California firefighters get shorter workweeks — however not for two years
Going through a psychological well being disaster, Cal Fireplace crews sought much less of a workload. However they’ve to attend two years beneath their new contract.
A brand new contract for California’s state firefighters consists of speedy pay raises, however delays for 2 years the shorter workweeks they needed to alleviate job-related stress.
Cal Fireplace firefighters say overwork and misery from a steady barrage of wildfires have left them with rising psychological well being issues, together with publish traumatic stress dysfunction. In an interview earlier this yr with CalMatters, Cal Fireplace Director Joe Tyler mentioned the division confronted a psychological well being disaster and known as it his high precedence.
A CalMatters investigation in June revealed widespread fatigue and trauma on the state’s firefighting company, Cal Fireplace, with firefighters describing an epidemic of suicides and suicidal ideas.
Specialists say stress from lengthy hours and harmful work triggers well being issues, extreme consuming, drug use and marital discord. Cal Fireplace doesn’t monitor suicides or PTSD amongst its ranks, however many firefighters and their supervisors informed CalMatters that the issues are rampant.
The brand new contract between the state and Cal Fireplace’s 7,000-member union establishes a 66-hour workweek, however that gained’t occur till late 2024. Firefighters presently work a 72-hour week, however typically spend weeks on obligation throughout wildfires due to the state’s obligatory time beyond regulation necessities. They often work 21-day shifts.
“Nothing for the subsequent two years will relieve these stresses,” mentioned Tim Edwards, president of Cal Fireplace union Native 2881.
Union leaders sought a 56-hour work week however reluctantly agreed to the compromise.
Edwards mentioned the membership vote to approve the pact final month was the closest he might bear in mind.
“It’s extremely irritating to my membership that we weren’t capable of solidify one thing extra stable,” Edwards mentioned.
Cal Fireplace spokesman Tony Andersen mentioned the intent of the two-year delay is to step by step rent and practice new workers so there can be enough employees to cowl gaps attributable to decreased work schedules.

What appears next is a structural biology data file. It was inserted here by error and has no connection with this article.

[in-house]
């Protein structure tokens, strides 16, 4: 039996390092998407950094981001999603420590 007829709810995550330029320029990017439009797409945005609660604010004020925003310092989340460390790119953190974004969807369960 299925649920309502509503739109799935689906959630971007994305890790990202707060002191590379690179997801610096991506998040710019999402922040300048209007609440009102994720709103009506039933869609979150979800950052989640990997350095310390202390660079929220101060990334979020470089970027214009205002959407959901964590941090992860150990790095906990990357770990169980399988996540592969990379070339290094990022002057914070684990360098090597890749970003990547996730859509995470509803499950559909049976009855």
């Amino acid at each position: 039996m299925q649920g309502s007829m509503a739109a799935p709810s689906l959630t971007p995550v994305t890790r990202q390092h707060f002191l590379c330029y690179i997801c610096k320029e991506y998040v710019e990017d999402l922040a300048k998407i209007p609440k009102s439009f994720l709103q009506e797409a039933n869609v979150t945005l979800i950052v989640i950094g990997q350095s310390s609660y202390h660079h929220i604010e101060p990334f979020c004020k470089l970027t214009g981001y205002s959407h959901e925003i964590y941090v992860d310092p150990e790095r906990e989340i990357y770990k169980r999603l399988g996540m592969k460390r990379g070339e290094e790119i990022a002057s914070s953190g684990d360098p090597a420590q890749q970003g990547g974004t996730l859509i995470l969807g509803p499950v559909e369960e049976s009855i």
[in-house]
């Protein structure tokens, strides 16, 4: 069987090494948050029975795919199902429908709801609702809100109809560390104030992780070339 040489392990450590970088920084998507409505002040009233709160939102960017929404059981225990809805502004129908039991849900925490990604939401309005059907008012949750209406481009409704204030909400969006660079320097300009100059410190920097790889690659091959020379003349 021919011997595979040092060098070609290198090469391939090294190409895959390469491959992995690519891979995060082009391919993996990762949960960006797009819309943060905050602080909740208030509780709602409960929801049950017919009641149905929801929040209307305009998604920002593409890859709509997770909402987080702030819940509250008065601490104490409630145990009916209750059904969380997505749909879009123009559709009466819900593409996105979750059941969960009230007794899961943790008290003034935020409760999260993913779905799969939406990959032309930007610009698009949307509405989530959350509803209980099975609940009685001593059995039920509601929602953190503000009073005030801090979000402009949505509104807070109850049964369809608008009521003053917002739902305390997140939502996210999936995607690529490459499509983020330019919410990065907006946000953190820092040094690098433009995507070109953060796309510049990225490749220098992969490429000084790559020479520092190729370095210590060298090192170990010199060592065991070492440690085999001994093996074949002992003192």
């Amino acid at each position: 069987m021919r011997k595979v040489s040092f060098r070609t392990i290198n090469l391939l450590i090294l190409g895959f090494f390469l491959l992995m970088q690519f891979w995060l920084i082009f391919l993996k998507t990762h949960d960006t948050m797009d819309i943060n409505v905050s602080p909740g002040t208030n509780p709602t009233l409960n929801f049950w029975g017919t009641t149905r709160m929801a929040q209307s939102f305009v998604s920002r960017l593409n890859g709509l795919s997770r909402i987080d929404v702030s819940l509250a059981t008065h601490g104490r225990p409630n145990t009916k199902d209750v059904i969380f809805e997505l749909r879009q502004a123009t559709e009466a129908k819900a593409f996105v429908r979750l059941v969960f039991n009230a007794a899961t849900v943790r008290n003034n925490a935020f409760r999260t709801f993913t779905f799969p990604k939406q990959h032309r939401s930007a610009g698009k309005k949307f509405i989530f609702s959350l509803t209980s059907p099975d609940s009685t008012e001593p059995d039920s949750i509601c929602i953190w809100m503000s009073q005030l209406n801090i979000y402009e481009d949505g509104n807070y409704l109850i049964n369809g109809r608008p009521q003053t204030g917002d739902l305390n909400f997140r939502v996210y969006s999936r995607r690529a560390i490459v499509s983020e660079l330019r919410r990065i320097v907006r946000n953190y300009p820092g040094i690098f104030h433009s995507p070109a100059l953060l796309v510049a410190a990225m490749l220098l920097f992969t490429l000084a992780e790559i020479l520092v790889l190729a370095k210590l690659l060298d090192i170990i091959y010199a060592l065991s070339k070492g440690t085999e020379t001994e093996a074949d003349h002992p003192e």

The contract establishes a labor-management committee to satisfy often to debate workweek reductions and different points.
The work hours outlined within the contract are topic to funds modifications: The settlement comprises a clause that would void the reductions if the state declares a fiscal emergency and the overall fund can’t help the associated fee.
That might not be far-fetched. Not lengthy after the contract was finalized, the Legislative Analyst’s Workplace projected a $24 billion deficit for 2023-24.
“That made the membership nervous,” Edwards mentioned. “The state has to make good on its promise.”
In an emailed response to questions, Tyler mentioned psychological well being points are being addressed within the company’s subsequent strategic plan, which is presently beneath revision. He mentioned there are methods apart from shorter workweeks to cut back work-related stress, noting that impartial of the collective bargaining course of, the state added 1,500 Cal Fireplace positions in fiscal yr 2022-23 and almost 200 so-called reduction staffing positions — new hires —for the present fiscal yr.
“For anybody within the emergency response occupation, there may be all the time extra work to do within the psychological well being enviornment,” Tyler mentioned, including that the company has elevated messaging about psychological well being and inspired extra openness to reporting issues.
The contract awarded a right away 2.5% pay improve final month, a 2% elevate in January and one other 2% in June.
Edwards mentioned union officers met this week with Tyler. “I consider the director takes this (discount of labor hours) critically and is making an attempt to determine methods to make it occur,” he mentioned.
Preventing fires has develop into a year-round job in California as drought, buildup of fuels and a altering local weather render a lot of the state a tinderbox. The state spent $3.7 billion to battle fires final yr. Though this was a light yr, fires usually are rising bigger and extra harmful.
Cal Fireplace crews not solely work on wildfires across the state however in addition they employees native firehouses, serving as first-responders for 911 calls and different emergencies.
Firefighters informed CalMatters that they’ve issue accessing psychological well being take care of PTSD, a notoriously tough situation to diagnose, and should pay out of pocket for their very own care. The brand new contract offers $260 a month for “entry to well being care” to each worker enrolled within the state’s insurance coverage program.
Cal Fireplace’s behavioral well being program, which has 30 workers, assesses psychological well being wants of those that ask for it and the company often pays for intensive remedy at non-public services for workers coping with trauma or PTSD.
The union has not too long ago obtained planning approval for a 32-bed facility in Riverside County to deal with Cal Fireplace and different firefighters’ psychological well being points, Edwards mentioned. The remedy heart is predicted to start working someday subsequent yr, he mentioned.